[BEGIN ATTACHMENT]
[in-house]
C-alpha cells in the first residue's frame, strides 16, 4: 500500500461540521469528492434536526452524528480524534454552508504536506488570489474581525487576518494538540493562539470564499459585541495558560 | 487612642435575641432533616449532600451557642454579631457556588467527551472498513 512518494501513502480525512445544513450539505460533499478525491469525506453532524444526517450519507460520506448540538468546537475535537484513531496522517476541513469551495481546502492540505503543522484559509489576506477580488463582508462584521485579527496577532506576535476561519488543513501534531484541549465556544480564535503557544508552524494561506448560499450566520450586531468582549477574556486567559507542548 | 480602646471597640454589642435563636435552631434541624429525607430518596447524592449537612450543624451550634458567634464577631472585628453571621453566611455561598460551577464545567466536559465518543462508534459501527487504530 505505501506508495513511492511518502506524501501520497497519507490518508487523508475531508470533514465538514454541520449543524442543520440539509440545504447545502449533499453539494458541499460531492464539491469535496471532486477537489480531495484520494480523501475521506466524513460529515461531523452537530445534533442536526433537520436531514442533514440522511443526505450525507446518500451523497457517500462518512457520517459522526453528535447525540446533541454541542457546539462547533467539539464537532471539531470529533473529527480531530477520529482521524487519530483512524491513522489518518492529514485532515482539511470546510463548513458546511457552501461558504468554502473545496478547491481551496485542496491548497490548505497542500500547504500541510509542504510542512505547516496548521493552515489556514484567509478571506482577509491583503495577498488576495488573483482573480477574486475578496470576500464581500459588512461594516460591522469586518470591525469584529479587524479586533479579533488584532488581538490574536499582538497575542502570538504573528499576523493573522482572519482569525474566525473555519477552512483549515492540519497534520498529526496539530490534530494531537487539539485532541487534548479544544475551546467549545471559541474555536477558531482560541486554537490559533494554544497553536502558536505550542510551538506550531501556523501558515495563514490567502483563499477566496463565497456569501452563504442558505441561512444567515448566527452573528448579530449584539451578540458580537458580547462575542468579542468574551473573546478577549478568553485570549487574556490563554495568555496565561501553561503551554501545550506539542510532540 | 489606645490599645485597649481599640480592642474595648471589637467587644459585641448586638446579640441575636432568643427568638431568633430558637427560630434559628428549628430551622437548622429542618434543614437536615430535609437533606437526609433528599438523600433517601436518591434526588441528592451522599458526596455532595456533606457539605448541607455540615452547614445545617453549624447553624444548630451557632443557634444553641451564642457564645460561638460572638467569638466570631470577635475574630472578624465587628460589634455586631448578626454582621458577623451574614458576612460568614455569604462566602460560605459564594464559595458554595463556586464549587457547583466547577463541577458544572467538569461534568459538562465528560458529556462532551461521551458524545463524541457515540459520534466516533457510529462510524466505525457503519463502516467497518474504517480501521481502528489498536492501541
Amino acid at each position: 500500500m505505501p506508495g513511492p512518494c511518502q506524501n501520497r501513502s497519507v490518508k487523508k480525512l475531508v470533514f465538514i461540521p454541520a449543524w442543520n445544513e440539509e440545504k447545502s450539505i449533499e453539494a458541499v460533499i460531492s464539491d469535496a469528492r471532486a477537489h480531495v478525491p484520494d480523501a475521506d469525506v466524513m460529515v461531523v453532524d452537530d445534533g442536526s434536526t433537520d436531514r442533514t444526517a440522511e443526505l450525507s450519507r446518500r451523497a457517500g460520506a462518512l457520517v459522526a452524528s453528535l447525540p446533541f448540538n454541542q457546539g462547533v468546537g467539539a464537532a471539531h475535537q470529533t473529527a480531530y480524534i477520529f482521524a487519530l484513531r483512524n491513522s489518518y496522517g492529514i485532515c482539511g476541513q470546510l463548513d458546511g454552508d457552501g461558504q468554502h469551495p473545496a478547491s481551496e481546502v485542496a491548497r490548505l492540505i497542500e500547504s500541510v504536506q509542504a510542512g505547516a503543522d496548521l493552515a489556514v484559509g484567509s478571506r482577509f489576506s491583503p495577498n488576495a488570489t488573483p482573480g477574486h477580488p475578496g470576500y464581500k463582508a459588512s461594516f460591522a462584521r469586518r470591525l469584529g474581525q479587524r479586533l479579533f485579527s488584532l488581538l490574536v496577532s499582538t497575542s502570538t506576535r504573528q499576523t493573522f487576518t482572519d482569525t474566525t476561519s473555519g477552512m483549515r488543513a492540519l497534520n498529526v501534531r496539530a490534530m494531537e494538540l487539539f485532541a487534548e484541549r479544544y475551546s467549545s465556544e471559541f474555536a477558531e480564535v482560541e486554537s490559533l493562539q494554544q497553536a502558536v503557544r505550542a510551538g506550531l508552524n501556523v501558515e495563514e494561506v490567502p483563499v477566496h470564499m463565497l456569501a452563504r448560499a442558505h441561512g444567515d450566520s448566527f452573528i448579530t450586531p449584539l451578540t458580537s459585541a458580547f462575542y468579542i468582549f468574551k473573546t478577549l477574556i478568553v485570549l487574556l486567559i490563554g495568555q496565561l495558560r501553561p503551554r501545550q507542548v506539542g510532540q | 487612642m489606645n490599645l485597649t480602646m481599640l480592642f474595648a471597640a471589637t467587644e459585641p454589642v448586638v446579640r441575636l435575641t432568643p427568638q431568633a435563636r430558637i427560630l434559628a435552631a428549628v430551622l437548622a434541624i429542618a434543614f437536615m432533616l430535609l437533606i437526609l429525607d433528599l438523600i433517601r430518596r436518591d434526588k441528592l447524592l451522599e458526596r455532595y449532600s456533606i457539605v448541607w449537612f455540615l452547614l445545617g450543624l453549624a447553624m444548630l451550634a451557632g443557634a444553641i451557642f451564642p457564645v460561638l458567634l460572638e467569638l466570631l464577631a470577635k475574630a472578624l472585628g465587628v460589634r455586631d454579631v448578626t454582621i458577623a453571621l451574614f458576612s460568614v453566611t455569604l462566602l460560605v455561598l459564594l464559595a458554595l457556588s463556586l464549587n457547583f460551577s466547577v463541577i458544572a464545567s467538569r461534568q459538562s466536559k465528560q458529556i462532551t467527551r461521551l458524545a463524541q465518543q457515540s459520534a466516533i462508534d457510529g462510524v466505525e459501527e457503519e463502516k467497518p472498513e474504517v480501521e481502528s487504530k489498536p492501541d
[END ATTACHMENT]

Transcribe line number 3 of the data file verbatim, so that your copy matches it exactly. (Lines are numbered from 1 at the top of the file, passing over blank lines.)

Amino acid at each position: 500500500m505505501p506508495g513511492p512518494c511518502q506524501n501520497r501513502s497519507v490518508k487523508k480525512l475531508v470533514f465538514i461540521p454541520a449543524w442543520n445544513e440539509e440545504k447545502s450539505i449533499e453539494a458541499v460533499i460531492s464539491d469535496a469528492r471532486a477537489h480531495v478525491p484520494d480523501a475521506d469525506v466524513m460529515v461531523v453532524d452537530d445534533g442536526s434536526t433537520d436531514r442533514t444526517a440522511e443526505l450525507s450519507r446518500r451523497a457517500g460520506a462518512l457520517v459522526a452524528s453528535l447525540p446533541f448540538n454541542q457546539g462547533v468546537g467539539a464537532a471539531h475535537q470529533t473529527a480531530y480524534i477520529f482521524a487519530l484513531r483512524n491513522s489518518y496522517g492529514i485532515c482539511g476541513q470546510l463548513d458546511g454552508d457552501g461558504q468554502h469551495p473545496a478547491s481551496e481546502v485542496a491548497r490548505l492540505i497542500e500547504s500541510v504536506q509542504a510542512g505547516a503543522d496548521l493552515a489556514v484559509g484567509s478571506r482577509f489576506s491583503p495577498n488576495a488570489t488573483p482573480g477574486h477580488p475578496g470576500y464581500k463582508a459588512s461594516f460591522a462584521r469586518r470591525l469584529g474581525q479587524r479586533l479579533f485579527s488584532l488581538l490574536v496577532s499582538t497575542s502570538t506576535r504573528q499576523t493573522f487576518t482572519d482569525t474566525t476561519s473555519g477552512m483549515r488543513a492540519l497534520n498529526v501534531r496539530a490534530m494531537e494538540l487539539f485532541a487534548e484541549r479544544y475551546s467549545s465556544e471559541f474555536a477558531e480564535v482560541e486554537s490559533l493562539q494554544q497553536a502558536v503557544r505550542a510551538g506550531l508552524n501556523v501558515e495563514e494561506v490567502p483563499v477566496h470564499m463565497l456569501a452563504r448560499a442558505h441561512g444567515d450566520s448566527f452573528i448579530t450586531p449584539l451578540t458580537s459585541a458580547f462575542y468579542i468582549f468574551k473573546t478577549l477574556i478568553v485570549l487574556l486567559i490563554g495568555q496565561l495558560r501553561p503551554r501545550q507542548v506539542g510532540q | 487612642m489606645n490599645l485597649t480602646m481599640l480592642f474595648a471597640a471589637t467587644e459585641p454589642v448586638v446579640r441575636l435575641t432568643p427568638q431568633a435563636r430558637i427560630l434559628a435552631a428549628v430551622l437548622a434541624i429542618a434543614f437536615m432533616l430535609l437533606i437526609l429525607d433528599l438523600i433517601r430518596r436518591d434526588k441528592l447524592l451522599e458526596r455532595y449532600s456533606i457539605v448541607w449537612f455540615l452547614l445545617g450543624l453549624a447553624m444548630l451550634a451557632g443557634a444553641i451557642f451564642p457564645v460561638l458567634l460572638e467569638l466570631l464577631a470577635k475574630a472578624l472585628g465587628v460589634r455586631d454579631v448578626t454582621i458577623a453571621l451574614f458576612s460568614v453566611t455569604l462566602l460560605v455561598l459564594l464559595a458554595l457556588s463556586l464549587n457547583f460551577s466547577v463541577i458544572a464545567s467538569r461534568q459538562s466536559k465528560q458529556i462532551t467527551r461521551l458524545a463524541q465518543q457515540s459520534a466516533i462508534d457510529g462510524v466505525e459501527e457503519e463502516k467497518p472498513e474504517v480501521e481502528s487504530k489498536p492501541d